There’s no time like late December to start thinking about reinvention. If there’s a major career goal you’ve been chasing, why not make it your New Year’s resolution to realize those dreams?
In a terrific Black Enterprise post titled “New Year, New You: 6 Ways to Reinvent Yourself in 2016,” Kandia Johnson offers a half-dozen tips for ensuring success. As she writes, it’ll require “time, discipline, and a diverse network of people” to reach the finish line, so the sooner you start developing your action plan, the better your chances for success.
Johnson begins by suggesting you “prioritize” and set aside an hour a day to work toward your mission. You must be “ruthless” about your time, she says, and learn to say “no” to things that run contrary to your goal. It helps to have an “accountability partner,” someone who’s pursing similar goals and available to share progress in the spirit of mutual motivation.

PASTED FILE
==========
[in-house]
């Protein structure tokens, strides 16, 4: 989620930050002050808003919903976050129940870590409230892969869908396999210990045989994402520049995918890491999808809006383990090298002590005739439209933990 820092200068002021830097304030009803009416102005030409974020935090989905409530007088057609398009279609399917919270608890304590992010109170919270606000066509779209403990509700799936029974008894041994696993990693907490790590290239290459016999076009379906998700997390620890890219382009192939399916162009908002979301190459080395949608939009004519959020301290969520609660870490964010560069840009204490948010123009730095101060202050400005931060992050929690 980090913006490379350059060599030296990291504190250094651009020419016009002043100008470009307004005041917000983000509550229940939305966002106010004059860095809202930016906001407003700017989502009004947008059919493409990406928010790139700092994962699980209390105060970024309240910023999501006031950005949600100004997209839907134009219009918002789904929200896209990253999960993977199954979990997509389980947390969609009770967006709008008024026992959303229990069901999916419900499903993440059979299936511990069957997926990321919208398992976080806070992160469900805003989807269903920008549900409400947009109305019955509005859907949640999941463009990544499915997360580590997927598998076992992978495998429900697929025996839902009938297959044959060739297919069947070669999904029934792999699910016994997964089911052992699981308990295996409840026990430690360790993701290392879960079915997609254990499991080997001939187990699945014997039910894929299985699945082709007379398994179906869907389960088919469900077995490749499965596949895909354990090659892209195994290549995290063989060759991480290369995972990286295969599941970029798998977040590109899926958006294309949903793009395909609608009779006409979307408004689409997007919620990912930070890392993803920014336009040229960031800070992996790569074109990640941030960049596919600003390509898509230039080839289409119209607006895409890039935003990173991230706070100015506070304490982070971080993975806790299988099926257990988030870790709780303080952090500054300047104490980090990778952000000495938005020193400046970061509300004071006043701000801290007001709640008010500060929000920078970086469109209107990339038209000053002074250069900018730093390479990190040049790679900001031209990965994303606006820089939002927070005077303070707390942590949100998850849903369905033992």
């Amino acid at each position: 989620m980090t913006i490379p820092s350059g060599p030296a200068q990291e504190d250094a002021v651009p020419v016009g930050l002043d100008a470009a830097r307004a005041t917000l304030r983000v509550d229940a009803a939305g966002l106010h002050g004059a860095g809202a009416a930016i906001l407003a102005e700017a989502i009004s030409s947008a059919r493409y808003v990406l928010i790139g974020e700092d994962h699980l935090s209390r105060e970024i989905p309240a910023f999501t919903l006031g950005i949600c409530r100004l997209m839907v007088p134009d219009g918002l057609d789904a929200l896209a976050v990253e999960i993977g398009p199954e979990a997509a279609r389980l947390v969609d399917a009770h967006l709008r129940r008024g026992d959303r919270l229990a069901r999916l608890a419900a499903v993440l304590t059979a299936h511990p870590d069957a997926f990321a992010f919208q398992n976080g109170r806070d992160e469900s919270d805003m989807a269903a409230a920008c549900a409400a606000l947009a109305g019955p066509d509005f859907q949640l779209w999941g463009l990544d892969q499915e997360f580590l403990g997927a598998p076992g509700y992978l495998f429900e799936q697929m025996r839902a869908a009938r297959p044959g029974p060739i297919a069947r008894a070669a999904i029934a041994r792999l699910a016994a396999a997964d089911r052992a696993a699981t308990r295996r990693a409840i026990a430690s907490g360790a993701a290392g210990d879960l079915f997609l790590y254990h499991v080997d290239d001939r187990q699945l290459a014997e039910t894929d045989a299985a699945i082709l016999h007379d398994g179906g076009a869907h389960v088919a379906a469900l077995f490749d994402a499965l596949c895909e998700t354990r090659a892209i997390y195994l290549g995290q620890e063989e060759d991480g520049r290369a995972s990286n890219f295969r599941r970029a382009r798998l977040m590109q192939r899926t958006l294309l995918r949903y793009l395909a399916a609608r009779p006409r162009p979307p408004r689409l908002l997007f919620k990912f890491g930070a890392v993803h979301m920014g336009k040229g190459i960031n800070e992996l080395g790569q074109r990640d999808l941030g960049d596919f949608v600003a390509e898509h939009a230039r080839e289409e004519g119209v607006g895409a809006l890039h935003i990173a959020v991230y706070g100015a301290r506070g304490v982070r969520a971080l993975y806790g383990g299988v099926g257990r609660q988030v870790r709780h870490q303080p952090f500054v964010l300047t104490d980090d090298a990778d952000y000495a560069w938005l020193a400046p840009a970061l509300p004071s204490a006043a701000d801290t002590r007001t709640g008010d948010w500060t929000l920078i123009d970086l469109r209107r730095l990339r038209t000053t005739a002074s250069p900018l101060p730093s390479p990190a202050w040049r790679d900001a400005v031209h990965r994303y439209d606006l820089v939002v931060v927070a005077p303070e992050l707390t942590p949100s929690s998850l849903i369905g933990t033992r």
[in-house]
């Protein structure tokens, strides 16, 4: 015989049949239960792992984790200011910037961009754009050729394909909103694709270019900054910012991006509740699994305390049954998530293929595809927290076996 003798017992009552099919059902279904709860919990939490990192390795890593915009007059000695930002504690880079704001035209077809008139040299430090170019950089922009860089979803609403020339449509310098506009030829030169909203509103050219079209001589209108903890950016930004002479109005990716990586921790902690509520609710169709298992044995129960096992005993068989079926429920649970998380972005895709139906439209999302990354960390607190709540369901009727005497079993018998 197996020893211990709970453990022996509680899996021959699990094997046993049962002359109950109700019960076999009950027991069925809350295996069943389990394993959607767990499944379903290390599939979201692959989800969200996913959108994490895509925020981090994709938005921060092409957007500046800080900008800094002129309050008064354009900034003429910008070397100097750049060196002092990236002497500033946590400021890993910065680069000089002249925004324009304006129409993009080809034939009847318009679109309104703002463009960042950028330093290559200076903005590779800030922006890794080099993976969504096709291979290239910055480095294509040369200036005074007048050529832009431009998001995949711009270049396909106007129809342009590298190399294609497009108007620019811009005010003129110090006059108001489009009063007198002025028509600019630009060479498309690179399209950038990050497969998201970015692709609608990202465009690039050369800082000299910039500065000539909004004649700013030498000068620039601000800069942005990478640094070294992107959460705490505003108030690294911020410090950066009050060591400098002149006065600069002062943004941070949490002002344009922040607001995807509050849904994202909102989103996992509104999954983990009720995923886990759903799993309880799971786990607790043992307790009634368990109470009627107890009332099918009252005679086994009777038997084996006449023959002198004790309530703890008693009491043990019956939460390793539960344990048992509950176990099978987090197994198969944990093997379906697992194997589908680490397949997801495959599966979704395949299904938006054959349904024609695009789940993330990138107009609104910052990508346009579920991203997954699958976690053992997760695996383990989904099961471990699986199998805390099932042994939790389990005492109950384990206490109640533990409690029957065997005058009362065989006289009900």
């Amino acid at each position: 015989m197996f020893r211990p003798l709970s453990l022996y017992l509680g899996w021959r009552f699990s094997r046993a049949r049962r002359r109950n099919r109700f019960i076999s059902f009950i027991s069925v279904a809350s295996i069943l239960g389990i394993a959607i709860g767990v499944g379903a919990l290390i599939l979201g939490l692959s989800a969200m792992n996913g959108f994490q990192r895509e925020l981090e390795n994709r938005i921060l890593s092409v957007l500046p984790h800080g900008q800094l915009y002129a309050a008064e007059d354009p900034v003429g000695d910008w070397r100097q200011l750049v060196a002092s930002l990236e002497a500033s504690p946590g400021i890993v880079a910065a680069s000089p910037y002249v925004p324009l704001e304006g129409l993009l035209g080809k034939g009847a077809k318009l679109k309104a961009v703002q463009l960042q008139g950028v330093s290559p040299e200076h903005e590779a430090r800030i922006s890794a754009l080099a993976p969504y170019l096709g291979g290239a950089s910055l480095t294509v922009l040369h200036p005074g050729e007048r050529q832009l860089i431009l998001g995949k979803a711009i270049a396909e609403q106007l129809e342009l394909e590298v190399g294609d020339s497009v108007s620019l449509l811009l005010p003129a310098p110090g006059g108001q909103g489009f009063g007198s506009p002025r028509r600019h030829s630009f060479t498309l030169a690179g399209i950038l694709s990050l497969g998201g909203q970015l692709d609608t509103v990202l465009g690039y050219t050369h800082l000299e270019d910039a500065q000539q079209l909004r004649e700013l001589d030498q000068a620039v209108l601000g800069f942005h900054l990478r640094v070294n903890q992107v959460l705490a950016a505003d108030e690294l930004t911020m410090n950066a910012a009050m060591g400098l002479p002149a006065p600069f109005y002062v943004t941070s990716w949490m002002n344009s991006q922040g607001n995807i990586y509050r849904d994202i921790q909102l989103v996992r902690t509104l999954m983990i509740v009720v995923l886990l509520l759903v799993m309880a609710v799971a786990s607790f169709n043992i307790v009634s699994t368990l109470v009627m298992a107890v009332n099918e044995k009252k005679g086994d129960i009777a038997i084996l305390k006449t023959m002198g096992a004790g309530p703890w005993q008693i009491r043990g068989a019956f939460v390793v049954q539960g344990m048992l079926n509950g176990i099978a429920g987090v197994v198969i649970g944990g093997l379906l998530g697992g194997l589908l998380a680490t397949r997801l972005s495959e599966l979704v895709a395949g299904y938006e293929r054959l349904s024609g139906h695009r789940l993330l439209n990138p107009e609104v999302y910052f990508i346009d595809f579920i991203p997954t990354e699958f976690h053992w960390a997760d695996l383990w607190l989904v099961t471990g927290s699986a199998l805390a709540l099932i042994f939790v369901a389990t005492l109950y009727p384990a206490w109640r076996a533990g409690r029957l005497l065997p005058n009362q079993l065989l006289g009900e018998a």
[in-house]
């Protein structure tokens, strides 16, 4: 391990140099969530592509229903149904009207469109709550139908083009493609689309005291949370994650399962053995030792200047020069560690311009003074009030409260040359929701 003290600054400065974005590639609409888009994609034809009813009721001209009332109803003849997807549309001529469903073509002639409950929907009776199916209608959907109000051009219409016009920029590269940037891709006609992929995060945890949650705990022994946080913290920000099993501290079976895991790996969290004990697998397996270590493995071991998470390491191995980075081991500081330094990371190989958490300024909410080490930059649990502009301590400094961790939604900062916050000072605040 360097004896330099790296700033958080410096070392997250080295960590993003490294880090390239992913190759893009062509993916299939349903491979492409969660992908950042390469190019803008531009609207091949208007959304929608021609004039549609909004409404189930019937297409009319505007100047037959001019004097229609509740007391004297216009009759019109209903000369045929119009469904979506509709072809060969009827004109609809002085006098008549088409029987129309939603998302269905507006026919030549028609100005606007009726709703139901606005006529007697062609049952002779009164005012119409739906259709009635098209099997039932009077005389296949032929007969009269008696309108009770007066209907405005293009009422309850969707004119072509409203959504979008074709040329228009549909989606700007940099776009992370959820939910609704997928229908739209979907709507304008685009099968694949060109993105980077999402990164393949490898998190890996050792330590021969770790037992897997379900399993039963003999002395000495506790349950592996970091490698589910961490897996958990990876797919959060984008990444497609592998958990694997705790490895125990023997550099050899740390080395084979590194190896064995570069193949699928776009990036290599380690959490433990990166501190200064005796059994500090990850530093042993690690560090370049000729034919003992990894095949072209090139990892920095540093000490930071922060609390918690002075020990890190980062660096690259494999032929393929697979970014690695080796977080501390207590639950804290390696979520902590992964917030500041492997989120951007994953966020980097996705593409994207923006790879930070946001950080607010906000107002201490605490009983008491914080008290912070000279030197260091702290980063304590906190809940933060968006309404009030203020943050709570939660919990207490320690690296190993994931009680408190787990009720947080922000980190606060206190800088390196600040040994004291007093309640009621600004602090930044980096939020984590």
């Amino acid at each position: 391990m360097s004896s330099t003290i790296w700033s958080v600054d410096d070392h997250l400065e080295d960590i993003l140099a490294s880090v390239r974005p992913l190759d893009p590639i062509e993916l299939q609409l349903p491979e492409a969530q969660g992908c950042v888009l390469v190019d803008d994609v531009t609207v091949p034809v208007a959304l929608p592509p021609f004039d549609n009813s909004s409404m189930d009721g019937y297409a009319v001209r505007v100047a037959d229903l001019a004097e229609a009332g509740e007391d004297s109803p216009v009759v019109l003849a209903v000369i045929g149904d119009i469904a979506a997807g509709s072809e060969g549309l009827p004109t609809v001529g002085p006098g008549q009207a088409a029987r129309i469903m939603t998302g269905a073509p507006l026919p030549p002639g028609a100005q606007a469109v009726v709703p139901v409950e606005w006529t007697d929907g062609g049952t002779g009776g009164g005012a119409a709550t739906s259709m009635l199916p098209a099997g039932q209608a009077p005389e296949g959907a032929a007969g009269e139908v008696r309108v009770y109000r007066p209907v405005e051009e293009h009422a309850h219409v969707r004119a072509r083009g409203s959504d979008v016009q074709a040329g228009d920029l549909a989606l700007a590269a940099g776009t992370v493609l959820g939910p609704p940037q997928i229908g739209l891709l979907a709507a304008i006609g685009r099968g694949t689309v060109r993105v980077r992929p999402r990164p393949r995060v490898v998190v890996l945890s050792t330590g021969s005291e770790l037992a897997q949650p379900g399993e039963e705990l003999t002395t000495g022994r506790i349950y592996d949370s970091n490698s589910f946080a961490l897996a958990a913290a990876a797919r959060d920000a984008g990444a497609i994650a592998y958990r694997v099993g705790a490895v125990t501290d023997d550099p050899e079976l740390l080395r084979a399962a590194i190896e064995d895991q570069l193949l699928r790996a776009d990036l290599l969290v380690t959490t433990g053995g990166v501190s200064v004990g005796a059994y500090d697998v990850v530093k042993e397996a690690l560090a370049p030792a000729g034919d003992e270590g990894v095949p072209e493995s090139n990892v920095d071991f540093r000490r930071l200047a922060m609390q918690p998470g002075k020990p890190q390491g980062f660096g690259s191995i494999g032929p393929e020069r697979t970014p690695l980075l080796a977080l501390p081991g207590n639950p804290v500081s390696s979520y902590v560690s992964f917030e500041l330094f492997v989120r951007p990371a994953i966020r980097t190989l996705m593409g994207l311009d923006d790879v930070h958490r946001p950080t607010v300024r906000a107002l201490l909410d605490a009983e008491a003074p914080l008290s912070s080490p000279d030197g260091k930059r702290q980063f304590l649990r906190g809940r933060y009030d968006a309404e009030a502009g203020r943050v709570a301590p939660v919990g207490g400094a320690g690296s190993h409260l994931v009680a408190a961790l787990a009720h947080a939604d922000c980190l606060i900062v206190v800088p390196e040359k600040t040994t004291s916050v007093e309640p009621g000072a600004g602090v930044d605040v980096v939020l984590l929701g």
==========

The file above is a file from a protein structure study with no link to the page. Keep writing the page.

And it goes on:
What do you do with all that time? For starters, you should “explore” the world by traveling, learning about your industry, and generally acquiring new skills. You’ll also want to “share” your journey on social media — a key part of building your brand — and “create” content that has the power to “outlive you,” as Johnson writes. By writing a book, recording a podcast, or even posting articles on your own website, you can get your name out there and become the type of respected player people want to work with.
Using social media, you’ll also want to “connect” with people who can help on your journey — either by recommending you for opportunities or offering new perspectives. You want to be “strategic,” Johnson writes, and build relationships by passing along articles and thank-you notes and trying to schedule in-person meet-ups whenever possible. Try to get actual face time with someone at least once a week, she says, and you’ll be well on your way.
On the other hand, it’s also necessary to “disconnect” every now and then. That’s Johnson’s final tip: to periodically unplug, before social media goes from useful tool to flat-out distraction. When you’re away from your screen, you’ll be able to think about what you’ve learned and spend time with your friends and family — the people you really care about.